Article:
Proust notes, “This new acquisition continues our ongoing evaluation of the prospective geology in Japan. The decision to further extend the Sanru Project was based upon the favourable structural controls on mineralization, host rock geology, and the proximity of the Omui mine close by to the north.”
Hokkaido portfolio, Kitami Metallogenic Gold Province.
The other project excluded from the Barrick Gold strategic alliance is the Ikutahara Project, located southeast of Sanru. Ikutahara is Japan Gold’s most advanced project, comprising of 60 accepted prospecting rights applications, 38 of which have so far been converted to Prospecting Rights, allowing for more advanced exploration, including drilling.
Applications to drill the Ryuo and Kitano-o prospects within the Ikutahara project are underway. The most significant historical production on Ikutahara came from the Kitano-o mine which, between 1924 and 1943 reportedly produced 96,450 oz at a gold grade of 5.9 g/t.
Just 20 km northwest of Ikutahara lies Japan’s third-largest gold mine, Konomai, along the same geological trend. It operated between 1917-1974, producing 2.3 million gold oz averaging 6.4 g/t.
Advancing a highly prospective gold frontier
Not only is Japan Gold’s strategic alliance with Barrick impressive, 13 per cent of the company’s shares are owned by Newmont.
This investment came via a strategic financing by Goldcorp before it was acquired by Newmont. Under its terms, Goldcorp (now Newmont) was granted a joint venture right of first refusal on two projects, the Ohra-Takamine Project and the Ikutahara Project.
To help support these projects, Newmont has facilitated the formation and participation of a technical committee, introduced third-party contractors, and helps to interpret and analyze Japan Gold’s data on the Ikutahara and Ohra-Takamine projects.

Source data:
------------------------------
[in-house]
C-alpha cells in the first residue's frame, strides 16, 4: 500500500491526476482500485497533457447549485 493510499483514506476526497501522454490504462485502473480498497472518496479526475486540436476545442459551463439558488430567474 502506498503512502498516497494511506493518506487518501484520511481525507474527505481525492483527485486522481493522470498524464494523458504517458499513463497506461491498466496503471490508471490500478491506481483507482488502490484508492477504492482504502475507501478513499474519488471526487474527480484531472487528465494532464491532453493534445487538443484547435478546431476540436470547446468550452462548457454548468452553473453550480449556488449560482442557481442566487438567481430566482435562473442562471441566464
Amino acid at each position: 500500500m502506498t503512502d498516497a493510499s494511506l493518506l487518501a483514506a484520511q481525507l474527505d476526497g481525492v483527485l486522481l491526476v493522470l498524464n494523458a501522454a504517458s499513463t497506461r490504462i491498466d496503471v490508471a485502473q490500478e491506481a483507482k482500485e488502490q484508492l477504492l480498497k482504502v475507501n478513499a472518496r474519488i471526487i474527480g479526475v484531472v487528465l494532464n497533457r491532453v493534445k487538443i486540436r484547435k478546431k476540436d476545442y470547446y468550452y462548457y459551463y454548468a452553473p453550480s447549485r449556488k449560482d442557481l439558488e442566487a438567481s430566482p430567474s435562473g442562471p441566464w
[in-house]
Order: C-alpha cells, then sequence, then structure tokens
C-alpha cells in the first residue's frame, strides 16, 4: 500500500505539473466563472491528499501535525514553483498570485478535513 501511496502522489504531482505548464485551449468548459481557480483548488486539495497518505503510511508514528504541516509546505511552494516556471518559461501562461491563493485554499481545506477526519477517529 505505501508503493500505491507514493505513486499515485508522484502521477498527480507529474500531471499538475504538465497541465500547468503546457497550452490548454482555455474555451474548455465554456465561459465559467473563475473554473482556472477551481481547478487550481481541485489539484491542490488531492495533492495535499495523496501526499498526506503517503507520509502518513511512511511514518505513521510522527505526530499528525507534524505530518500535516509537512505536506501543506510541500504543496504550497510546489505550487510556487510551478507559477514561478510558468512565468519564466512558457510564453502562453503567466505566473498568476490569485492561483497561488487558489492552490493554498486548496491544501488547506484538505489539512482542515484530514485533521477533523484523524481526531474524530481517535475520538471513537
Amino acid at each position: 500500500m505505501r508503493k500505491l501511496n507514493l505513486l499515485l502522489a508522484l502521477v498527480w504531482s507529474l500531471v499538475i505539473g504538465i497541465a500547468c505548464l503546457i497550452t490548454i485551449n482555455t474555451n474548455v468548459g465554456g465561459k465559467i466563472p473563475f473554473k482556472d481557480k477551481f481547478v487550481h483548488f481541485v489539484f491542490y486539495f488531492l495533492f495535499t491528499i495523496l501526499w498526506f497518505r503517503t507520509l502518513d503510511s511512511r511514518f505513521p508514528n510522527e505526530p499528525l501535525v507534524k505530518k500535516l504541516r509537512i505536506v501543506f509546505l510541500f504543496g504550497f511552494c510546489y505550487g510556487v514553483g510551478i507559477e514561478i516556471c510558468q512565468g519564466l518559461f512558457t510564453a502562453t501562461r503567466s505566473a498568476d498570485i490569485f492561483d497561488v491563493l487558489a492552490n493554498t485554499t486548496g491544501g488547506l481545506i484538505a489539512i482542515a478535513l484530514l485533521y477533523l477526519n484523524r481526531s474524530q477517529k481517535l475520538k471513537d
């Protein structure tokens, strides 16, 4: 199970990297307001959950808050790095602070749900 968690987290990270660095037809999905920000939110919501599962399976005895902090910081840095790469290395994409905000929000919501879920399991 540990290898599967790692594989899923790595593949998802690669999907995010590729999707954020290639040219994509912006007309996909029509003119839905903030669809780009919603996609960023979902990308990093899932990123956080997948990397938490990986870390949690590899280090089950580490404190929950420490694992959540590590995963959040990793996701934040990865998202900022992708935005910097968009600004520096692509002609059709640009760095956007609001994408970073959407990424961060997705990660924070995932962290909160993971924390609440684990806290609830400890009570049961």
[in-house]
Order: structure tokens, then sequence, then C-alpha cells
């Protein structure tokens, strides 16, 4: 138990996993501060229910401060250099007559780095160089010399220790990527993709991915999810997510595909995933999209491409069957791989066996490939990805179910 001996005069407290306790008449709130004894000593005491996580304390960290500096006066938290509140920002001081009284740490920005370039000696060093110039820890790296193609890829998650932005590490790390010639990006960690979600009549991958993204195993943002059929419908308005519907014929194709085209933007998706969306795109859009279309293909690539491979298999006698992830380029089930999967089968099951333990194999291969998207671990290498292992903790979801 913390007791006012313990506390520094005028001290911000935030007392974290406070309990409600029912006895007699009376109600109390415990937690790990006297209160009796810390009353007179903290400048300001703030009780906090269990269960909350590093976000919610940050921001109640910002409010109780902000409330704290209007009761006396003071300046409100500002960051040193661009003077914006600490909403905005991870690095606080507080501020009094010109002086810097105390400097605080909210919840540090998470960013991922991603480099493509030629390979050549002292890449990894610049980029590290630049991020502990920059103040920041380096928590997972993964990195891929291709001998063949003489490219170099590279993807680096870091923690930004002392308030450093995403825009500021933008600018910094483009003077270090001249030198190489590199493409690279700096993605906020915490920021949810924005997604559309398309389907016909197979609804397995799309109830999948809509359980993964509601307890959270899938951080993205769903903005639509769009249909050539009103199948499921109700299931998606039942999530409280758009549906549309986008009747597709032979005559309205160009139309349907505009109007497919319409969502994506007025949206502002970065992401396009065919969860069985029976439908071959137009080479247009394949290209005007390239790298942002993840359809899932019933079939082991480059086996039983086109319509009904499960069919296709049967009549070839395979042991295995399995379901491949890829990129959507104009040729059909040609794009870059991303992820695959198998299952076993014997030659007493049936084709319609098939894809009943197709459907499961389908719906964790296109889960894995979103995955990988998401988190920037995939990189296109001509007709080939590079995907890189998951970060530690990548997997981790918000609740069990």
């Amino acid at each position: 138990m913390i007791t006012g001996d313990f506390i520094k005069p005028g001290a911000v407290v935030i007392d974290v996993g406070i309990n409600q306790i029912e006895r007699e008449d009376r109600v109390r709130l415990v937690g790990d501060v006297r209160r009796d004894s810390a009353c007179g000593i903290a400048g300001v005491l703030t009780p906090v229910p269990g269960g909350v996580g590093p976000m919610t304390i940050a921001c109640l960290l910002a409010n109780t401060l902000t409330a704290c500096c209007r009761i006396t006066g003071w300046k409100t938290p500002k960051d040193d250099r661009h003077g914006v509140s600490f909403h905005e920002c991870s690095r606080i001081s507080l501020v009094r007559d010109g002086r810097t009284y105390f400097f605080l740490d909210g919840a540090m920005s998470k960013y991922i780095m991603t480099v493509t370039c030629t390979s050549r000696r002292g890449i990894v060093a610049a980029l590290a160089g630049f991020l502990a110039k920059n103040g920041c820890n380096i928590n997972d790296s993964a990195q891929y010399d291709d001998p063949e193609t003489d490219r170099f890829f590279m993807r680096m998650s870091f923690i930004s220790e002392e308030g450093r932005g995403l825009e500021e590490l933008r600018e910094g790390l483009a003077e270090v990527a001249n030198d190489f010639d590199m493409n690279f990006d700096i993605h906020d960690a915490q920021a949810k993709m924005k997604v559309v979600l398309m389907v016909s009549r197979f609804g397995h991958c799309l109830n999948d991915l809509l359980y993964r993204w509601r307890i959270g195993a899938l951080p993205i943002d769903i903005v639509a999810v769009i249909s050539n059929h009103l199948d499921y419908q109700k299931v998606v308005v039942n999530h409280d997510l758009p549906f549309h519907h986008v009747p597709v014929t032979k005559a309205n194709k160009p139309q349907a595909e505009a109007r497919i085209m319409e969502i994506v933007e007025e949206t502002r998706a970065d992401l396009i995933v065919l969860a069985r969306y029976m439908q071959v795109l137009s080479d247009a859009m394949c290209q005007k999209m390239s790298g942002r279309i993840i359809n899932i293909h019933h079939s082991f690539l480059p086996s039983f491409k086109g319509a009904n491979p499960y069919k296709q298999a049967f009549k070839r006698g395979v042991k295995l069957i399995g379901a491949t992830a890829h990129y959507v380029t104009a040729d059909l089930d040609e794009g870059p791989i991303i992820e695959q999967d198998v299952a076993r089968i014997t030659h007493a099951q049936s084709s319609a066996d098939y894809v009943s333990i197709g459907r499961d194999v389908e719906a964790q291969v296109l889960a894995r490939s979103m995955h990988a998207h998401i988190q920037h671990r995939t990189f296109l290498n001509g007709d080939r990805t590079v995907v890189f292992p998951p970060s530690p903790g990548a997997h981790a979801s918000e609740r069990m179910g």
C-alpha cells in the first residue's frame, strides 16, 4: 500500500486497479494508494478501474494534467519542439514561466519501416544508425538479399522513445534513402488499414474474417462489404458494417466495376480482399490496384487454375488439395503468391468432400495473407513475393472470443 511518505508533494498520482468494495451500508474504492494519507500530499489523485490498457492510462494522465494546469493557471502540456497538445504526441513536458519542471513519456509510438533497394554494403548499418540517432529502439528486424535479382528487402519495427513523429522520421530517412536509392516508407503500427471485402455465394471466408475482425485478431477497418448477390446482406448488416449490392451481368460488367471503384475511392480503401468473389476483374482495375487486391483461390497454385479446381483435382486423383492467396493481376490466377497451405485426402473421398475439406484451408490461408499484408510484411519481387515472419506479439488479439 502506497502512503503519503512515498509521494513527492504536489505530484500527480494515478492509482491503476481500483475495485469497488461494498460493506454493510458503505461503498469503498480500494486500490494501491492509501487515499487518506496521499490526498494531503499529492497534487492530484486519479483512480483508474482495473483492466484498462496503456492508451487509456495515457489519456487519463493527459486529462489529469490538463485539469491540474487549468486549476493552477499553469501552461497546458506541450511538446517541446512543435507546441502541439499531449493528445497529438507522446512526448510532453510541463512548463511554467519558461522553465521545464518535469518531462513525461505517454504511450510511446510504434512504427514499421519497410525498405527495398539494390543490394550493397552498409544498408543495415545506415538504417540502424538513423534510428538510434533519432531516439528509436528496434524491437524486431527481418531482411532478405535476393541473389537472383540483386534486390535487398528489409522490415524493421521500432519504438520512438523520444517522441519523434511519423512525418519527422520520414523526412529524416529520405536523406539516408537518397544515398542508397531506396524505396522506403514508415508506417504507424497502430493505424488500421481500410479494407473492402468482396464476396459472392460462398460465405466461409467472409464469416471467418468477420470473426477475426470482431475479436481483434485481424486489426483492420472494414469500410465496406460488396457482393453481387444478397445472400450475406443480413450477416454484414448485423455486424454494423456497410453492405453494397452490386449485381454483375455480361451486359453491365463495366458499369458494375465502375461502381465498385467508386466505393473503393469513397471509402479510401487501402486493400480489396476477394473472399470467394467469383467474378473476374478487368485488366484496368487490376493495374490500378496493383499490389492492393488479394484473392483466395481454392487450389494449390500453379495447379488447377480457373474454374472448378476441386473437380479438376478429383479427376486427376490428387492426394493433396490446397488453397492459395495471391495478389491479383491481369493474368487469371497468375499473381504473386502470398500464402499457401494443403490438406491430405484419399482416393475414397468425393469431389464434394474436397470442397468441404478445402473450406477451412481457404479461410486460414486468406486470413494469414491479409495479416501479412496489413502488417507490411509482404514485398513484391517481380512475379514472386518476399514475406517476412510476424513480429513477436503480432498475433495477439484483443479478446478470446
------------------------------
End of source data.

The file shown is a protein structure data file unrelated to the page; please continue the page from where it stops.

Heading into the second half of 2020, Japan Gold continues to advance its systematic exploration of Ohra-Takamine through mapping, geophysical surveys, extensive soil and rock chip sampling, Bouguer gravity surveys, drill target generation/confirmation, and a drill program. At Ikutahara, Japan Gold will also complete drill permitting and commence drilling on Ryuo and advance drill permitting on the Kitano Prospect.
Crystalline quartz sealed vein in altered rhyolite volcaniclastic sediment from east Kitano mine dump at the Ikutahara project.
Proust summarises the company’s investment proposition best, saying, "Japan Gold has attracted the attention of the two largest public gold producers, validating the prospective potential of all of Japan Gold’s projects, which include more than 40 formerly producing gold mines.”
“What’s more, the company boasts significant industry and institutional shareholders, as well as a management team with a proven track record of identifying mineral deposits and advancing them to production, including a proven ability to finance, build, and operate resource companies.”
Remember, gold is in a firm uptrend, underpinned by money-printing unlike anything seen before.
View of Ohra-Takamine.
Japan Gold has assembled all the right elements, at the most opportune moment, to become a
standout gold explorer. Investors should be excited about what’s to come.
Learn more about the company by visiting their website here.